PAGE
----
The idea of doing an album of biographical sound portraiture came out of a residency Matmos did at San Francisco's Yerba Buena Center for the Arts. The two recreated their home studio in the middle of a gallery, and for 17 consecutive days, they played music with a host of guest musicians. Each afternoon they would compose a song about the first person who walked through the gallery doors that morning.
"I would interview them about their life," recalls Daniel, "and we would make it into a song, mix it down, and burn it onto CD. It was very stressful at the time, but it was fun, too. You could decide to be literal, and have the beginning of the song be their childhood, or you could just take one symbolic incident that said it all about them, and try to make the whole thing around that. Some people's lives were a wild rollercoaster ride, and other people were this kind of monolithic plateau. It really just depended on the results of the conversation." While the Yerba Buena bio-songs were written for and given to random museum goers, Daniel and Schmidt quickly realized that responding to someone's life story was a cool way to structure a composition. And so the initial idea for The Rose Has Teeth was born.
This Friday and Saturday, Matmos will be collaborating with SF's boundary-pushing string ensemble Kronos Quartet at Yerba Buena for a composition entitled "For Terry Riley," which is the fruition of Kronos commissioning a piece from Matmos five years ago.
The project started with Matmos hauling a carload of household objects such as a magazine rack and a deep-fat fryer over to the Kronos practice space on Ninth Avenue, where Schmidt and Daniel recorded the foursome "playing" the random articles and practicing a piece by legendary minimalist composer Terry Riley. From there, things took a circuitous route. Within days after that recording session, Matmos was asked by Björk to record with her, which led to a year-long world tour with the Icelandic diva. (She actually speaks on the new album's title track; Daniel and Schmidt joke that they want to put a sticker on it that reads "featuring Björk for three seconds.")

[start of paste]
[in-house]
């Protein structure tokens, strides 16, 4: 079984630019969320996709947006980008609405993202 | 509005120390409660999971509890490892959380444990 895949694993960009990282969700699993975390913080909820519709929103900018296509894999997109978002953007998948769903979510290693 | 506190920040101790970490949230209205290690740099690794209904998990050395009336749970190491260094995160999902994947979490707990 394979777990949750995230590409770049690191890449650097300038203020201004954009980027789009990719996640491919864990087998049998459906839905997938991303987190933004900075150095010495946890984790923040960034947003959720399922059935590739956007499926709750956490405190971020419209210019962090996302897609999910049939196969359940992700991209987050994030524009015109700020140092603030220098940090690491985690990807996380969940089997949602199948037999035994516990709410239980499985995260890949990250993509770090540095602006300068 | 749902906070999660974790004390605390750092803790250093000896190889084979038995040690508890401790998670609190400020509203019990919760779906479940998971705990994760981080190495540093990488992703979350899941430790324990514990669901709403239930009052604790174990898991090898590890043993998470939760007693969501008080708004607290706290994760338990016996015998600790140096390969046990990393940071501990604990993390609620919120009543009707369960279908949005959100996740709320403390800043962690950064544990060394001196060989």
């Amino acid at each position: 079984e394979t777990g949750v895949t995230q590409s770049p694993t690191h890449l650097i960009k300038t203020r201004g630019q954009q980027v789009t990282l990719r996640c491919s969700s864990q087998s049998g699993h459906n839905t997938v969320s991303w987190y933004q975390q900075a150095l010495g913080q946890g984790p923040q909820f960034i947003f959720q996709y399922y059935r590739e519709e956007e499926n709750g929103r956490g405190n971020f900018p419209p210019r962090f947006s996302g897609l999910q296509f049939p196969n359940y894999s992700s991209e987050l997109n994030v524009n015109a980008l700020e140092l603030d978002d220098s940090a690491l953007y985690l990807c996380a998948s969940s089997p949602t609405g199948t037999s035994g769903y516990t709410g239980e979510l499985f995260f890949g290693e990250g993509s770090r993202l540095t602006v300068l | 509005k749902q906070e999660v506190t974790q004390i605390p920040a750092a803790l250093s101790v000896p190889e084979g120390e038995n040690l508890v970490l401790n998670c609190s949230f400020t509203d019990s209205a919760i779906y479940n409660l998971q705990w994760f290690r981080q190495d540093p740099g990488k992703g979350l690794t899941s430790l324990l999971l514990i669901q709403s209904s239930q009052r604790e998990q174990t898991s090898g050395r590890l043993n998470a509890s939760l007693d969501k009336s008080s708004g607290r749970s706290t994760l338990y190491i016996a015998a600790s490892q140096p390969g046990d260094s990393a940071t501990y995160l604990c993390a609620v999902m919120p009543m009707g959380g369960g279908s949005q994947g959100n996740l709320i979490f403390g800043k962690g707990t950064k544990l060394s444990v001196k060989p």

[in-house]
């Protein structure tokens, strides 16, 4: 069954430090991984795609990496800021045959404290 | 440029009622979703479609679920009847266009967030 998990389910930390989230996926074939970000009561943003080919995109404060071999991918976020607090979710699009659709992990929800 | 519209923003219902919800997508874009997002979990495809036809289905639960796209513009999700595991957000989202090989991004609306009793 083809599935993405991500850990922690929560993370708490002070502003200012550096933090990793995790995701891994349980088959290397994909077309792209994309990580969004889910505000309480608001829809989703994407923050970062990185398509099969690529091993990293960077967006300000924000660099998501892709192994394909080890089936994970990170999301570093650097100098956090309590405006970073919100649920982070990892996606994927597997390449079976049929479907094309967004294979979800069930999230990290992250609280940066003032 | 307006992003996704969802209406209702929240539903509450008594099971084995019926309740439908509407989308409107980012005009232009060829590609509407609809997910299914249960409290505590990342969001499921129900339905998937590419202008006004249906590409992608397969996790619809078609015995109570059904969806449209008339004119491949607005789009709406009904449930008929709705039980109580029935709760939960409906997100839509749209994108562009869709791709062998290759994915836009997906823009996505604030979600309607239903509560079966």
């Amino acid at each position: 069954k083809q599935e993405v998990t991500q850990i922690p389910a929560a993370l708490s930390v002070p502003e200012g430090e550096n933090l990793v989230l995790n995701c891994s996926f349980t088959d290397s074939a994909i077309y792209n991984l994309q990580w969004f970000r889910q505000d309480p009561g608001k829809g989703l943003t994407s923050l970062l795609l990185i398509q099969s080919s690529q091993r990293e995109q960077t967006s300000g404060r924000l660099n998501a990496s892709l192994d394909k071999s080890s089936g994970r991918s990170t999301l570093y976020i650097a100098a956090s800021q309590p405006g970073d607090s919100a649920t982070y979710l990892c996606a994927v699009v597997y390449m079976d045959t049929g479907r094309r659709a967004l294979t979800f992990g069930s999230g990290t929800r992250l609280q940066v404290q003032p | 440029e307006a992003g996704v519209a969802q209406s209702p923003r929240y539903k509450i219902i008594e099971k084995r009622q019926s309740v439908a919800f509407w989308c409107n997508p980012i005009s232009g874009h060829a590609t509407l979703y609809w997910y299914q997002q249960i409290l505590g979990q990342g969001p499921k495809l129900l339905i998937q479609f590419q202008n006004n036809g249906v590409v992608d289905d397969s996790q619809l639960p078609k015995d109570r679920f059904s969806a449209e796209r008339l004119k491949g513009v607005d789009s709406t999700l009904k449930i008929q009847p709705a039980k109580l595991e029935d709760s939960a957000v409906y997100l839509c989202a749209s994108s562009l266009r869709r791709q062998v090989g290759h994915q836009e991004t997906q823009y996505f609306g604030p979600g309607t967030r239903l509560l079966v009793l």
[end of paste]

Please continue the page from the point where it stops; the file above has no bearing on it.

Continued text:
Eventually, Matmos did work up a live version of "For Terry Riley," which they got to play at UCLA for Riley's birthday party; luckily, he liked it. Matmos performed this prototype version several times as a duo, but all along the goal was to work out a full version with Kronos Quartet. With some prodding from Kronos violinist David Harrington, the wheels were finally set in motion. "We made this self-contained piece," Schmidt recalls, "and we're thinking, 'They probably don't want to really do this with us.' It was David who came around and said, 'No, we're really going to do this.'"
Harrington was initially exposed to Matmos when he picked up their 1998 Quasi Objects CD. "After I listened to their music, I realized this is amazing stuff," he said via cell phone from New York City (where Kronos Quartet was hosting a six-day concert series at Carnegie Hall). "I was just blown away by them. I find them very creative; it's been really energizing to work with them." Harrington adds that he likes the sense of humor that courses through the duo's work, and that an accomplished group like Kronos can gain much from the inventive, non-standard approach of innovators like Matmos. "Kronos is learning more and more about that aspect," he says. "I think we're expanding our idea of what is possible."
For Matmos' part, the guys say they were both honored and terrified to be asked to work with a group of Kronos Quartet's caliber.
"It's really weird and kind of pinch-me that we're playing this concert with Kronos," Daniel says, recalling that the Philip Glass score for the 1985 film Mishima, played by the Kronos Quartet, was one of his favorite records in high school. "Certainly my 16-year-old self would never have believed that I would be standing on stage with people that I was listening to at that age. It's one of life's freakish surprises."